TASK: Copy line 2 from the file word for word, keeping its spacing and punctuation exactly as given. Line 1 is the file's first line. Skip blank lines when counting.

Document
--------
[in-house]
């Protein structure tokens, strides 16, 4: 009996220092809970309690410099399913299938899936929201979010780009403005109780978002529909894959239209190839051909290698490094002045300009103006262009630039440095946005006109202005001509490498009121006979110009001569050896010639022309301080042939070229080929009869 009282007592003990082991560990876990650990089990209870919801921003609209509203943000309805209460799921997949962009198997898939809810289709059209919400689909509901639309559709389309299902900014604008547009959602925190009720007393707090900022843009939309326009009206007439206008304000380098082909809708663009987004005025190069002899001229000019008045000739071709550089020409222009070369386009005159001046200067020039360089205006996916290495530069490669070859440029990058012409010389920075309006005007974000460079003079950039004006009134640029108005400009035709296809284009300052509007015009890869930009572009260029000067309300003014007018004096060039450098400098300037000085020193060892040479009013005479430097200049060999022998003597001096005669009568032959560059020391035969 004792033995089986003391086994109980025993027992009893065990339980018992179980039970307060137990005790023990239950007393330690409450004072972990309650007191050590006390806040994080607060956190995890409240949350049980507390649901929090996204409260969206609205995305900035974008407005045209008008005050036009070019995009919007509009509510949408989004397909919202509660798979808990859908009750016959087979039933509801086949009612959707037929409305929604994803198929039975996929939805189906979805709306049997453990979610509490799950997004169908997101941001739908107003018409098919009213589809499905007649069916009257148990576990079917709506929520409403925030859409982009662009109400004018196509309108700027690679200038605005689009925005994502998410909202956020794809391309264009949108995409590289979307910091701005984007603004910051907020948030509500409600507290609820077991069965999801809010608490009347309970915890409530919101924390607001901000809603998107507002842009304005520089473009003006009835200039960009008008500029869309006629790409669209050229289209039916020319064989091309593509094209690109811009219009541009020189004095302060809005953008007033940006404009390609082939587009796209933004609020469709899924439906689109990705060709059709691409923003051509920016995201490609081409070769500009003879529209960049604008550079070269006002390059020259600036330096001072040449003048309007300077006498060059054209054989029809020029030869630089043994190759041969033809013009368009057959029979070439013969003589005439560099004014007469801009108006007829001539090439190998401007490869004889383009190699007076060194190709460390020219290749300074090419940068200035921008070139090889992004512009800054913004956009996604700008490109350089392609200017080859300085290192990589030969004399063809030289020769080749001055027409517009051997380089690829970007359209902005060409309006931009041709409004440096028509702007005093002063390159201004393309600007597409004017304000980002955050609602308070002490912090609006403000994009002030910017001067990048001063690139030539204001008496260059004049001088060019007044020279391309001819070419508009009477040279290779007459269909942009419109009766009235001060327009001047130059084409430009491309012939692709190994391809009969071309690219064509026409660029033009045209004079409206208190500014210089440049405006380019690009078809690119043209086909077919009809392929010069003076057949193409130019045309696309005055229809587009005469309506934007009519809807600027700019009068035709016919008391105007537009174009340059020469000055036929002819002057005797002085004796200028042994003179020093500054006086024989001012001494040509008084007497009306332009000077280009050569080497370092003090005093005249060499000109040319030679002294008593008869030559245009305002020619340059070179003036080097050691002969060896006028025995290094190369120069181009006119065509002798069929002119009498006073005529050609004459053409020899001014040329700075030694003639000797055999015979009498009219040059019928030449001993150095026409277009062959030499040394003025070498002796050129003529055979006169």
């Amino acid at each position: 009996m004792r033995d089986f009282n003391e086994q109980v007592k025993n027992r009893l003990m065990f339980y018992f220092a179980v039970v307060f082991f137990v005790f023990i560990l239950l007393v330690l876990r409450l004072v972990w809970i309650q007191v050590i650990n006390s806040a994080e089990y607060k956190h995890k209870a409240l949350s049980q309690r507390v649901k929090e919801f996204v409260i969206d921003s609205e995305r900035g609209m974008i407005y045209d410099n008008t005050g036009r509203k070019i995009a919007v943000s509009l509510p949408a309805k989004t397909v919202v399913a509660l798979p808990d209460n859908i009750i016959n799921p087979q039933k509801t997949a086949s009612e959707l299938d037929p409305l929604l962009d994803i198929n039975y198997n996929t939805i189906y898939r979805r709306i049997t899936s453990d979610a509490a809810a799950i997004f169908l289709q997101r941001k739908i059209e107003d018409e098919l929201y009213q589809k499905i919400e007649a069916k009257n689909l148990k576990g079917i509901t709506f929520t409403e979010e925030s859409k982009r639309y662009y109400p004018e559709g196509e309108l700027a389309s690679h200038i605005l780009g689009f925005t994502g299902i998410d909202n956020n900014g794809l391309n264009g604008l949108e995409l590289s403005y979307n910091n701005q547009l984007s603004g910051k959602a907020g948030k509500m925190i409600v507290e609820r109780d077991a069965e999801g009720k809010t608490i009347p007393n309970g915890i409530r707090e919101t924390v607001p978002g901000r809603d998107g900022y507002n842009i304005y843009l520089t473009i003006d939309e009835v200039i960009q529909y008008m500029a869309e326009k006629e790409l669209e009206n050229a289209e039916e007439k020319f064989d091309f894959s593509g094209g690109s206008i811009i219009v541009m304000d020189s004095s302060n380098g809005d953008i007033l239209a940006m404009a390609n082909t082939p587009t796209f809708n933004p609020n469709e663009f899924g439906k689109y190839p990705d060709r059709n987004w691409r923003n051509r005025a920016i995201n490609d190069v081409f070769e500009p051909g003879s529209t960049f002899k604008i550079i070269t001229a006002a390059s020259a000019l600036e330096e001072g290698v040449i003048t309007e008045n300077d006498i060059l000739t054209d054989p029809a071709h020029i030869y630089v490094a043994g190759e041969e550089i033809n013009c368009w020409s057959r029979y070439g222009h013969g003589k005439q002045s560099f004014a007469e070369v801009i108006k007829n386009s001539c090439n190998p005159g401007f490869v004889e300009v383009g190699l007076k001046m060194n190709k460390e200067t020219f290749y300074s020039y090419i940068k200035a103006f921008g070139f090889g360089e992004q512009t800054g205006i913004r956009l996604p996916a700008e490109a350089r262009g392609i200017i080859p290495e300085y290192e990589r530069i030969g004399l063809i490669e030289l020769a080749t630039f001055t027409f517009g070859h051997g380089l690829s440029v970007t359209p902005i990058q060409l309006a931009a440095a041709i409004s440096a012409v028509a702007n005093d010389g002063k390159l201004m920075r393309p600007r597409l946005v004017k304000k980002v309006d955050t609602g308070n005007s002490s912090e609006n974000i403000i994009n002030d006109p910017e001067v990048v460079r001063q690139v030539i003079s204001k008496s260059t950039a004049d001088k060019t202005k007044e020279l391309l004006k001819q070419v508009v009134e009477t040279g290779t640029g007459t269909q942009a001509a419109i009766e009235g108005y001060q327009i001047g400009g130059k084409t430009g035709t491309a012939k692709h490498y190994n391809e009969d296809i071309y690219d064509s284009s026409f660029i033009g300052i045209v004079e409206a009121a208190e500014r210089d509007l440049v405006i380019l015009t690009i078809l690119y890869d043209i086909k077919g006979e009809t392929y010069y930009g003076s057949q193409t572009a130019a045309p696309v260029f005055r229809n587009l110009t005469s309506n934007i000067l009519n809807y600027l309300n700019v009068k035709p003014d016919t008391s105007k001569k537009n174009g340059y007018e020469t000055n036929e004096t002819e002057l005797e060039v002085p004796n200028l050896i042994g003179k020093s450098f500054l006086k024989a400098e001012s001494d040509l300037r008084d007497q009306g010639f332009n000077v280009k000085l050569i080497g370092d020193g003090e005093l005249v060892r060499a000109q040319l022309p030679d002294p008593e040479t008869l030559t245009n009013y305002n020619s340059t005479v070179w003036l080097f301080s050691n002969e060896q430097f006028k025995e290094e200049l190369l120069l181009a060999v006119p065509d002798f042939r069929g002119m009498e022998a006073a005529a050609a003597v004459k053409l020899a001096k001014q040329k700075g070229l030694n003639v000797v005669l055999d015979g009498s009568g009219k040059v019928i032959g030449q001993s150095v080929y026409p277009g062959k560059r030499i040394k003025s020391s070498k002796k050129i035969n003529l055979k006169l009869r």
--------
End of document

């Protein structure tokens, strides 16, 4: 009996220092809970309690410099399913299938899936929201979010780009403005109780978002529909894959239209190839051909290698490094002045300009103006262009630039440095946005006109202005001509490498009121006979110009001569050896010639022309301080042939070229080929009869 009282007592003990082991560990876990650990089990209870919801921003609209509203943000309805209460799921997949962009198997898939809810289709059209919400689909509901639309559709389309299902900014604008547009959602925190009720007393707090900022843009939309326009009206007439206008304000380098082909809708663009987004005025190069002899001229000019008045000739071709550089020409222009070369386009005159001046200067020039360089205006996916290495530069490669070859440029990058012409010389920075309006005007974000460079003079950039004006009134640029108005400009035709296809284009300052509007015009890869930009572009260029000067309300003014007018004096060039450098400098300037000085020193060892040479009013005479430097200049060999022998003597001096005669009568032959560059020391035969 004792033995089986003391086994109980025993027992009893065990339980018992179980039970307060137990005790023990239950007393330690409450004072972990309650007191050590006390806040994080607060956190995890409240949350049980507390649901929090996204409260969206609205995305900035974008407005045209008008005050036009070019995009919007509009509510949408989004397909919202509660798979808990859908009750016959087979039933509801086949009612959707037929409305929604994803198929039975996929939805189906979805709306049997453990979610509490799950997004169908997101941001739908107003018409098919009213589809499905007649069916009257148990576990079917709506929520409403925030859409982009662009109400004018196509309108700027690679200038605005689009925005994502998410909202956020794809391309264009949108995409590289979307910091701005984007603004910051907020948030509500409600507290609820077991069965999801809010608490009347309970915890409530919101924390607001901000809603998107507002842009304005520089473009003006009835200039960009008008500029869309006629790409669209050229289209039916020319064989091309593509094209690109811009219009541009020189004095302060809005953008007033940006404009390609082939587009796209933004609020469709899924439906689109990705060709059709691409923003051509920016995201490609081409070769500009003879529209960049604008550079070269006002390059020259600036330096001072040449003048309007300077006498060059054209054989029809020029030869630089043994190759041969033809013009368009057959029979070439013969003589005439560099004014007469801009108006007829001539090439190998401007490869004889383009190699007076060194190709460390020219290749300074090419940068200035921008070139090889992004512009800054913004956009996604700008490109350089392609200017080859300085290192990589030969004399063809030289020769080749001055027409517009051997380089690829970007359209902005060409309006931009041709409004440096028509702007005093002063390159201004393309600007597409004017304000980002955050609602308070002490912090609006403000994009002030910017001067990048001063690139030539204001008496260059004049001088060019007044020279391309001819070419508009009477040279290779007459269909942009419109009766009235001060327009001047130059084409430009491309012939692709190994391809009969071309690219064509026409660029033009045209004079409206208190500014210089440049405006380019690009078809690119043209086909077919009809392929010069003076057949193409130019045309696309005055229809587009005469309506934007009519809807600027700019009068035709016919008391105007537009174009340059020469000055036929002819002057005797002085004796200028042994003179020093500054006086024989001012001494040509008084007497009306332009000077280009050569080497370092003090005093005249060499000109040319030679002294008593008869030559245009305002020619340059070179003036080097050691002969060896006028025995290094190369120069181009006119065509002798069929002119009498006073005529050609004459053409020899001014040329700075030694003639000797055999015979009498009219040059019928030449001993150095026409277009062959030499040394003025070498002796050129003529055979006169």